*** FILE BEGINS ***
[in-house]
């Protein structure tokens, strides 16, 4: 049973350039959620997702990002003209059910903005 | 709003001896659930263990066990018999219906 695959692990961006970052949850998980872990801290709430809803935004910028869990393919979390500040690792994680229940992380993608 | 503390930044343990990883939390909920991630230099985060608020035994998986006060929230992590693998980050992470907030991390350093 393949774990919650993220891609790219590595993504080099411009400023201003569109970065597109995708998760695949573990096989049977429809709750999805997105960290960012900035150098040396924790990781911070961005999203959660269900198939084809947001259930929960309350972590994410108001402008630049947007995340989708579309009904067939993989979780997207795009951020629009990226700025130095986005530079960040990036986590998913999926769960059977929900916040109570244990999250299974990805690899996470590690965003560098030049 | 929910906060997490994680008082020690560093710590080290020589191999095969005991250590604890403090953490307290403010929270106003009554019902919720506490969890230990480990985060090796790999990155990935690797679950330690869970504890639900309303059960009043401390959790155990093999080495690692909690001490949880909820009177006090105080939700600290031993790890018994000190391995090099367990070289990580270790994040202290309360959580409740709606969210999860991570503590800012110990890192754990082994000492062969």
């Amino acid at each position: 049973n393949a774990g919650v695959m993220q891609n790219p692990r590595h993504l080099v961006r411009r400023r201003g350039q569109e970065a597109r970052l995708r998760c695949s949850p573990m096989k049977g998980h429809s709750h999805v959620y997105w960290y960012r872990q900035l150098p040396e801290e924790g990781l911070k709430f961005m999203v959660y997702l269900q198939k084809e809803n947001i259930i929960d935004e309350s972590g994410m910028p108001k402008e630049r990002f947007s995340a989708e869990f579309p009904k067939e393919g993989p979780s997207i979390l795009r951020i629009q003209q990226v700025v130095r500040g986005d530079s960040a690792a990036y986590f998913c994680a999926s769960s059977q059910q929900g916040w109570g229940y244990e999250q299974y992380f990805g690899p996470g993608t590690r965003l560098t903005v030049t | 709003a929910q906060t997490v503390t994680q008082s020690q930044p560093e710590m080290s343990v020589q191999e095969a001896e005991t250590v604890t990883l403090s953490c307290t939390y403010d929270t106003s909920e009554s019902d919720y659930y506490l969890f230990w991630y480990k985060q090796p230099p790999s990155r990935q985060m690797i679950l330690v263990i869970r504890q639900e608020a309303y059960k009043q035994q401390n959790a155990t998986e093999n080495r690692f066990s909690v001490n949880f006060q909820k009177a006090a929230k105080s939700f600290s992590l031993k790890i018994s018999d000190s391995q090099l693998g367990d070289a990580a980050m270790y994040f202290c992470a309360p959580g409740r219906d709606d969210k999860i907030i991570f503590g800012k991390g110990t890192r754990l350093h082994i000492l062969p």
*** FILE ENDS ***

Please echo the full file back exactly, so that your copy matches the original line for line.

[in-house]
């Protein structure tokens, strides 16, 4: 049973350039959620997702990002003209059910903005 | 709003001896659930263990066990018999219906 695959692990961006970052949850998980872990801290709430809803935004910028869990393919979390500040690792994680229940992380993608 | 503390930044343990990883939390909920991630230099985060608020035994998986006060929230992590693998980050992470907030991390350093 393949774990919650993220891609790219590595993504080099411009400023201003569109970065597109995708998760695949573990096989049977429809709750999805997105960290960012900035150098040396924790990781911070961005999203959660269900198939084809947001259930929960309350972590994410108001402008630049947007995340989708579309009904067939993989979780997207795009951020629009990226700025130095986005530079960040990036986590998913999926769960059977929900916040109570244990999250299974990805690899996470590690965003560098030049 | 929910906060997490994680008082020690560093710590080290020589191999095969005991250590604890403090953490307290403010929270106003009554019902919720506490969890230990480990985060090796790999990155990935690797679950330690869970504890639900309303059960009043401390959790155990093999080495690692909690001490949880909820009177006090105080939700600290031993790890018994000190391995090099367990070289990580270790994040202290309360959580409740709606969210999860991570503590800012110990890192754990082994000492062969």
């Amino acid at each position: 049973n393949a774990g919650v695959m993220q891609n790219p692990r590595h993504l080099v961006r411009r400023r201003g350039q569109e970065a597109r970052l995708r998760c695949s949850p573990m096989k049977g998980h429809s709750h999805v959620y997105w960290y960012r872990q900035l150098p040396e801290e924790g990781l911070k709430f961005m999203v959660y997702l269900q198939k084809e809803n947001i259930i929960d935004e309350s972590g994410m910028p108001k402008e630049r990002f947007s995340a989708e869990f579309p009904k067939e393919g993989p979780s997207i979390l795009r951020i629009q003209q990226v700025v130095r500040g986005d530079s960040a690792a990036y986590f998913c994680a999926s769960s059977q059910q929900g916040w109570g229940y244990e999250q299974y992380f990805g690899p996470g993608t590690r965003l560098t903005v030049t | 709003a929910q906060t997490v503390t994680q008082s020690q930044p560093e710590m080290s343990v020589q191999e095969a001896e005991t250590v604890t990883l403090s953490c307290t939390y403010d929270t106003s909920e009554s019902d919720y659930y506490l969890f230990w991630y480990k985060q090796p230099p790999s990155r990935q985060m690797i679950l330690v263990i869970r504890q639900e608020a309303y059960k009043q035994q401390n959790a155990t998986e093999n080495r690692f066990s909690v001490n949880f006060q909820k009177a006090a929230k105080s939700f600290s992590l031993k790890i018994s018999d000190s391995q090099l693998g367990d070289a990580a980050m270790y994040f202290c992470a309360p959580g409740r219906d709606d969210k999860i907030i991570f503590g800012k991390g110990t890192r754990l350093h082994i000492l062969p």